Pi Servo pHAT (v2) Hookup Guide
Note: This tutorial assumes that users are familiar with the Raspberry Pi and have a general knowledge base of Python. If you have unfamiliar with these items, as a starting point, we suggest setting up your Raspberry Pi, familiarizing yourself with the graphics user interface (GUI), and then learning the basics of Python. Below are resources to get you started:
- Resources for getting started with the Raspberry Pi can be found on the Raspberry Pi Foundation's website. They also provide documentation for the Raspberry Pi, forum support for the Raspberry Pi, and there is a broad community so finding resources online is just a simple search online.
- Resources for getting started with the Python can be found on the Python website. They also provide extensive documentation and there is a relatively large community so accessing alternative resources online is simple.
Assembling the Pi Servo pHAT (v2) with a Raspberry Pi is pretty straight forward. First make sure that nothing is powered. Then, just stack the board onto the Raspberry Pi so that the PCBs line up on top of each other; the Pi Servo pHAT is NOT meant to protrude out to the side.
- Stacking the Pi Servo pHAT with the PCB protruding to the side of the Raspberry Pi instead of on top (or above) will incorrectly connect pins and will most likely damage something.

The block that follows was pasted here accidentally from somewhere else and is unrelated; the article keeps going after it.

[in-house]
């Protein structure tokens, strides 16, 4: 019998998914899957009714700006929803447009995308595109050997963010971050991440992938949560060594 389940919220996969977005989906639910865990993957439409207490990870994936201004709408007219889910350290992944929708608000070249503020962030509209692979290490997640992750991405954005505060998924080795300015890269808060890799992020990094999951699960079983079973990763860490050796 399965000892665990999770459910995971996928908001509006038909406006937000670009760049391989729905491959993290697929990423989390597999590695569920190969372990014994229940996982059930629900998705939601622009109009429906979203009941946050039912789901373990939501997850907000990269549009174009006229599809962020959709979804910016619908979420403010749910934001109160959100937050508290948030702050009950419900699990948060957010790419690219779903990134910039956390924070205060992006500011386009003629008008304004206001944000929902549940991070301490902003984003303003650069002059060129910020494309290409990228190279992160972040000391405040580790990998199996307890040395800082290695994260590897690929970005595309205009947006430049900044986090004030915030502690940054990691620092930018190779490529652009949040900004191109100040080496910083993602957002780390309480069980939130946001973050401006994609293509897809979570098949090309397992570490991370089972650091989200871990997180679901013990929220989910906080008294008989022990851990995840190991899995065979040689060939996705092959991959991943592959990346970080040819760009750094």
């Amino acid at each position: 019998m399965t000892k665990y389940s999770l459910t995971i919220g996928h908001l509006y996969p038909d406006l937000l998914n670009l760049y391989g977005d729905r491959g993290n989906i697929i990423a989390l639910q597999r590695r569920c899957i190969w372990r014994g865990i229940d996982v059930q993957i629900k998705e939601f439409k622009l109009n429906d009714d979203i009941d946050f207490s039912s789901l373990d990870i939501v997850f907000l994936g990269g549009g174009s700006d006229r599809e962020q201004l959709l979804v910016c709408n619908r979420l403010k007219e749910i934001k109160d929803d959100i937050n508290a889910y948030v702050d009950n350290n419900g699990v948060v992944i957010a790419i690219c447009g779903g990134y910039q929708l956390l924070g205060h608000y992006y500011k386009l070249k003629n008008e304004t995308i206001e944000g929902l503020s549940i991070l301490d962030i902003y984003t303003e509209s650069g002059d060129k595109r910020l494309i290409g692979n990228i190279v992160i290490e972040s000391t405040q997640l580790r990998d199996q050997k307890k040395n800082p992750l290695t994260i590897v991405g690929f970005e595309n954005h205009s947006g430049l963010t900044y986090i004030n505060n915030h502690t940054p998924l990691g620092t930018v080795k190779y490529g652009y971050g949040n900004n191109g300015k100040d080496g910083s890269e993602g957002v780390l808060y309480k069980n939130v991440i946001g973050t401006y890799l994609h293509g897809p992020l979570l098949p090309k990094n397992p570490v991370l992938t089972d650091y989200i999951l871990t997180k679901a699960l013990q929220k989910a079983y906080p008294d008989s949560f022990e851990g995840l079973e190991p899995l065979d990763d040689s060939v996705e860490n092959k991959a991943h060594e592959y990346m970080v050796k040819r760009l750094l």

- Although usually minimal, even when connecting a Raspberry hat there is a chance to short, brown-out, and/or damage something. As a best practice, you should never plug in a hat while anything is powered (including the hat, servos, LEDs, or additional qwiic boards).
- Make sure you aren't using a Raspberry Pi 4 or the Debian Buster image. Both have yet to be tested for use with this product.
- Never plug in a servo while your Raspberry Pi is running. The sudden current spike needed to power your servo will reset your Raspberry Pi. Always plug in all of your servos first, and then boot up.
Never plug in a servo while your Raspberry Pi is running. The sudden current spike needed to power your servo will reset your Raspberry Pi. Always plug in all of your servos first, and then boot up.
Unfortunately, this tutorial won't cover the use of the Pi Servo pHAT with the Sphero RVR. However, links to the assembly guides and getting started tutorial are provided below.
Basic Autonomous Kit for Sphero RVR Assembly Guide
Advanced Autonomous Kit for Sphero RVR Assembly Guide
Getting Started with the Autonomous Kit for the Sphero RVR
Other Single Board Computers
Using this hat with other single board computers (SBCs) like the Nvidia Jetson or Google Coral is a similar process. Just make sure that you have the HAT aligned in the proper orientation. For example, with the Nvidia Jetson, the hat should be protruding outwards from the board (do not try to remove the heatsink to make the HAT fit, that is the wrong orientation).
As described in the Hardware Overview, 5V power to the servo headers is provided through three different sources.
In this tutorial we will be testing out a hobby servo on channel "0". Based on the servo that you are using, try looking at the hobby servo's datasheet or referring to some of the standard servo connector pinouts listed in this tutorial.
The Qwiic connection system makes it easy to add your favorite Qwiic compatible sensor or device.